Three project bond deals in a month? To unwitting observers, it might not sound quite like a bonanza, but in the context of the European infrastructure financing market, three project bond deals in a single month is something special indeed.
As has been oft-repeated, Europe was home to a thriving infrastructure project bond market in the noughties – worth in excess of £100 billion (€115 billion; $152 billion) – that came crashing to a halt when the financial crisis hit the monolines hard.
Since then, the hunt has been on for solutions that would allow the capital markets to contribute to project financing and help plug the gap left by retreating banks, especially for greenfield projects.
Two promising solutions are finally bearing fruit. One is an oldie – the return of the monoline wrap by one of the few monolines, Assured Guaranty, that still has a strong enough credit rating to provide it. The other is brand new – the European Investment Bank’s (EIB) project bond credit enhancement mechanism – but no less important in scope.
For Assured Guaranty, July saw it clinch its first primary transactions since 2008, wrapping bonds for two small accommodation projects in the UK and Ireland. Good news, but in a way, the projects were very much the type of public-private partnership (PPP) deal Assured Guaranty had wrapped a hundred times in the pre-crisis days.
The stakes were much higher for the EIB’s project bond solution, though. As neat as the idea of using subordinated debt to credit enhance infrastructure project bonds was, it had already claimed one high profile scalp – Aviva Investors’ and Hadrian’s Wall Capital’s joint infrastructure debt fund.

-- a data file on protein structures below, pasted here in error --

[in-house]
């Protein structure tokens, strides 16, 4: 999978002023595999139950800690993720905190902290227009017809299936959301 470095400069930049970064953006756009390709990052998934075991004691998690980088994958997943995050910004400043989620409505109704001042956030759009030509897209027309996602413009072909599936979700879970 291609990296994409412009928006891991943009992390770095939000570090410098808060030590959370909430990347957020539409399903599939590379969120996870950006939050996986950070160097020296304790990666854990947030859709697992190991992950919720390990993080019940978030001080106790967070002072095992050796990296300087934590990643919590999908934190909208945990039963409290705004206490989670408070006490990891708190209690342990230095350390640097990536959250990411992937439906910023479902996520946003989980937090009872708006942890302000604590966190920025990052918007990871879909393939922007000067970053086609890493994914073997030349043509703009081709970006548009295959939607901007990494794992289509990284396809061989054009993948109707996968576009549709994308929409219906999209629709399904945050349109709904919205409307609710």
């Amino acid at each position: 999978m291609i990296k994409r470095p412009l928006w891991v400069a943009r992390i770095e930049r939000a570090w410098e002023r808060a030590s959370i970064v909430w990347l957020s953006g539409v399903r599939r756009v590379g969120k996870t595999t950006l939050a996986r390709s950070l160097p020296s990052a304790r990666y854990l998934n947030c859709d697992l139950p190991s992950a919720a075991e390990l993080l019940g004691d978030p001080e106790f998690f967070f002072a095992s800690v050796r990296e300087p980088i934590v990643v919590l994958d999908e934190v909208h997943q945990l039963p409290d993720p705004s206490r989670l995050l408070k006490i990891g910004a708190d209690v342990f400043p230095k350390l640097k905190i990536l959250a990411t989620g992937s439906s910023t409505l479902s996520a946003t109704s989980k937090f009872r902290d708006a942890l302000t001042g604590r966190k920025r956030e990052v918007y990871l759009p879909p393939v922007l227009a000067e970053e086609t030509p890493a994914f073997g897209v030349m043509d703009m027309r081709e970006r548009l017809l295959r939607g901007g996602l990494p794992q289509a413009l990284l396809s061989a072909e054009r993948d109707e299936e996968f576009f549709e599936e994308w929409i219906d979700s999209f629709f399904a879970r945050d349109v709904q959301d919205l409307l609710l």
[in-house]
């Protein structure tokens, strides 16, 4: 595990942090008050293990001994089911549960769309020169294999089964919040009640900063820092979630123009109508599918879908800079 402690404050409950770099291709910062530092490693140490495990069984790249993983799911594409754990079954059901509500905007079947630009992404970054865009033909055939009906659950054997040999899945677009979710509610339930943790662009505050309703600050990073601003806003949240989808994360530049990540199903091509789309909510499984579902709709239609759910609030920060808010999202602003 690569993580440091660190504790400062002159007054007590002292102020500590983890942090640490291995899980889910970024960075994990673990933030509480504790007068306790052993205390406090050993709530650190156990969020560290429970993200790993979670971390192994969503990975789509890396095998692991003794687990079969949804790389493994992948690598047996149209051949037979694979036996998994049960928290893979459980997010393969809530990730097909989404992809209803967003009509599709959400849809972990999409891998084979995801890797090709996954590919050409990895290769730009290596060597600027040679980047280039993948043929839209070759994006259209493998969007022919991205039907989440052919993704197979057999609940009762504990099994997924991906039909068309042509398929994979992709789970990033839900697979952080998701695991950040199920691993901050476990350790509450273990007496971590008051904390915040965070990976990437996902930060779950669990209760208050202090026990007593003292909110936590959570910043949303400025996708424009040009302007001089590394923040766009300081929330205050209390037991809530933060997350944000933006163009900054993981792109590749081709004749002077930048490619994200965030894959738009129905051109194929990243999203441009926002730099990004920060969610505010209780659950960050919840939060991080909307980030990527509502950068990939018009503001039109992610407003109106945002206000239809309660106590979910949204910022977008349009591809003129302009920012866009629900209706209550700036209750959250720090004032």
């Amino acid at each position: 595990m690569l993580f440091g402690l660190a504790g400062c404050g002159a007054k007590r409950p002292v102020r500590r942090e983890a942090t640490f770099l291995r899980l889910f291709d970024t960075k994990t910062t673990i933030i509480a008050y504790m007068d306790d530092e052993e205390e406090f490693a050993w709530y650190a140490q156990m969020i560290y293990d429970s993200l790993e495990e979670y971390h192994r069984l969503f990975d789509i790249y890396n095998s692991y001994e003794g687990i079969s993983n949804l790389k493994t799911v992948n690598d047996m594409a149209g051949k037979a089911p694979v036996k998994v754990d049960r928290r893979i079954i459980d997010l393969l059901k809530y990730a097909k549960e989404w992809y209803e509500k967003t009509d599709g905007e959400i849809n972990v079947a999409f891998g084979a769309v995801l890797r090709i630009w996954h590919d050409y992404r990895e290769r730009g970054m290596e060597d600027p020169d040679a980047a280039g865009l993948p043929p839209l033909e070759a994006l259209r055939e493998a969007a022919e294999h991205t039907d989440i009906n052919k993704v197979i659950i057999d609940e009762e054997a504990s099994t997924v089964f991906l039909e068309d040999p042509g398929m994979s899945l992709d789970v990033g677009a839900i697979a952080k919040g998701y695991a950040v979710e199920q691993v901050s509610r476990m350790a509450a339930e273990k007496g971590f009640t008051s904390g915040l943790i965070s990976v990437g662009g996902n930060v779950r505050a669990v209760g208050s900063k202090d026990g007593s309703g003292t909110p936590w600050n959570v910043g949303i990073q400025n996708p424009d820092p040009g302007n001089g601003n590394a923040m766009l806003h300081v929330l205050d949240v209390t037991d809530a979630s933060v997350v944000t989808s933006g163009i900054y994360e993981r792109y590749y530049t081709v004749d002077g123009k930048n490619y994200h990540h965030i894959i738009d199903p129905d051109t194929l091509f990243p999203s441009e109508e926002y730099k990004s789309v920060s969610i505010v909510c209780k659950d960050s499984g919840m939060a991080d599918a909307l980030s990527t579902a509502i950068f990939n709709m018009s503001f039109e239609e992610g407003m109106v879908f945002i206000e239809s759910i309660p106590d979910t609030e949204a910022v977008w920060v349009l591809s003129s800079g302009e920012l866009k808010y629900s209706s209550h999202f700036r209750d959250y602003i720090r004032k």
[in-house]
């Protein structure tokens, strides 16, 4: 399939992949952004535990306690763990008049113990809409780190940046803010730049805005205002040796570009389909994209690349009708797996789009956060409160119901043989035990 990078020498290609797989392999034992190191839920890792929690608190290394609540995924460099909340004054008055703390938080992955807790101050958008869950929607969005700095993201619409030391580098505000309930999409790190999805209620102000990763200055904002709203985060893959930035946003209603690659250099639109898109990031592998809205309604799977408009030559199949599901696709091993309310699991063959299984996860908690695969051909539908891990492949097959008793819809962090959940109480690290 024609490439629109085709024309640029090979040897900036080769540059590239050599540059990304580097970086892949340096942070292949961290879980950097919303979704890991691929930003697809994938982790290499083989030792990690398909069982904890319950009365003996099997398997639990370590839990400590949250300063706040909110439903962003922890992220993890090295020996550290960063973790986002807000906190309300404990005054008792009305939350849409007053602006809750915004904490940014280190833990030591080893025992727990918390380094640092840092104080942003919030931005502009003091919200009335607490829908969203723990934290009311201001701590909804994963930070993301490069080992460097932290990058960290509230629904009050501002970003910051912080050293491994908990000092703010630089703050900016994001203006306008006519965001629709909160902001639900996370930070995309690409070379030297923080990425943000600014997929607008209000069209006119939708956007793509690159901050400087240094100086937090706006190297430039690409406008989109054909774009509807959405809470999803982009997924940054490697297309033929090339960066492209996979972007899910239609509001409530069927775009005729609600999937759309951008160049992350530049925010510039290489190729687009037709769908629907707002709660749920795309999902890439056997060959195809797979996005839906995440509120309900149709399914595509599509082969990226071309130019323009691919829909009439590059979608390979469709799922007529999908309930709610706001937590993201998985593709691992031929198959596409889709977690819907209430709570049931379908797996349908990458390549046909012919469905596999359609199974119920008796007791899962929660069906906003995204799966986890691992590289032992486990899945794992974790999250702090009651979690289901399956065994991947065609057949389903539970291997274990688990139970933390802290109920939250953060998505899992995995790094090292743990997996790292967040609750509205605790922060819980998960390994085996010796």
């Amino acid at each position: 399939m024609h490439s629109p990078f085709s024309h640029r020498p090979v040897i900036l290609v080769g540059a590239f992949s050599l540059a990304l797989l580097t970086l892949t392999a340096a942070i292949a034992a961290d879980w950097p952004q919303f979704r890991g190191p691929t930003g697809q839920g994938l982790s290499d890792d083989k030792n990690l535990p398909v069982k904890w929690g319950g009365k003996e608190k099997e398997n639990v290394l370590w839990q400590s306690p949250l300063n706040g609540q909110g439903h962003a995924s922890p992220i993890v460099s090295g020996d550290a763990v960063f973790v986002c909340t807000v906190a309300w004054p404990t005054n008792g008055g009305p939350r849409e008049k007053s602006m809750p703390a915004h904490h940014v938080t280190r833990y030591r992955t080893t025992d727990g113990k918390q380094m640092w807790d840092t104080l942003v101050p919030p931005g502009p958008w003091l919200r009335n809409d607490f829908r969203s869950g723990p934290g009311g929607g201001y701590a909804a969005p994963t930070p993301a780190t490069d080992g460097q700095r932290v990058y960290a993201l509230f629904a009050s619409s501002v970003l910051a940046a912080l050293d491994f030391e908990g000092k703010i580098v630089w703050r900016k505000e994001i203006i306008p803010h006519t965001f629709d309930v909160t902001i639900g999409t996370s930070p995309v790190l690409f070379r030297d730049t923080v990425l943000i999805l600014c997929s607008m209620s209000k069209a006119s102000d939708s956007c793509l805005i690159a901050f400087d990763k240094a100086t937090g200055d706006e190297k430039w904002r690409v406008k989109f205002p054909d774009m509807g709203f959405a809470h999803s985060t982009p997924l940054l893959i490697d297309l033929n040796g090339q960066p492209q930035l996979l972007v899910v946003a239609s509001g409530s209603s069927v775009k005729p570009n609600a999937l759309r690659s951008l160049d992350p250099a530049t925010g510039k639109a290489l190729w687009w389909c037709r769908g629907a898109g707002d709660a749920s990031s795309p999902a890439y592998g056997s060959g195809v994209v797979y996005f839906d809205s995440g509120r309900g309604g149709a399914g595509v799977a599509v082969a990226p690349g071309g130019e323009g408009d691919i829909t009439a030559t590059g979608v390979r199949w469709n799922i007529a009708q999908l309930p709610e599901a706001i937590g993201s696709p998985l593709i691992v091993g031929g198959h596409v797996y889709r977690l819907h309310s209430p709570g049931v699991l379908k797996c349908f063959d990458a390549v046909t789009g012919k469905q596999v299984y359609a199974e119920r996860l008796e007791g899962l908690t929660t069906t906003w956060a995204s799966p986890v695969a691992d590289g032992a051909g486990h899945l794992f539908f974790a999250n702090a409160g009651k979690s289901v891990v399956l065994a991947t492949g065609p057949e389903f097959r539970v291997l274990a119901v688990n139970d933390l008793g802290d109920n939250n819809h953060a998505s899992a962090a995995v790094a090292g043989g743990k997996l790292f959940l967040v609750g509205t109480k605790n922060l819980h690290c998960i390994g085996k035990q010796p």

That helps to mitigate the slight disappointment in seeing that the EIB’s first ever project bond deal was not some high-profile greenfield trans-European transportation PPP, but, rather, the refinancing of a Spanish gas storage facility.
As far as testing a new concept goes, it’s probably easier to test it with a refinancing than with a new build project, which would probably require significant and time-consuming changes to procurement processes.
However, the EIB still had to employ considerable brute force to get its first project bond deal over the finishing line. In addition to the €200 million unfunded subordinated debt facility that acts as the bonds’ de facto credit enhancing mechanism, the bank spent an extra €300 million buying bonds in the market. That means the EIB effectively financed about a third of the €1.4 billion bond issue.
None of which changes the fundamental signal coming out of the European capital markets: give us appropriately structured, creditworthy project bond transactions, and we will flock to them.
It’s just a shame that, discounting M&A financing, European PPP levels are at their lowest for a decade.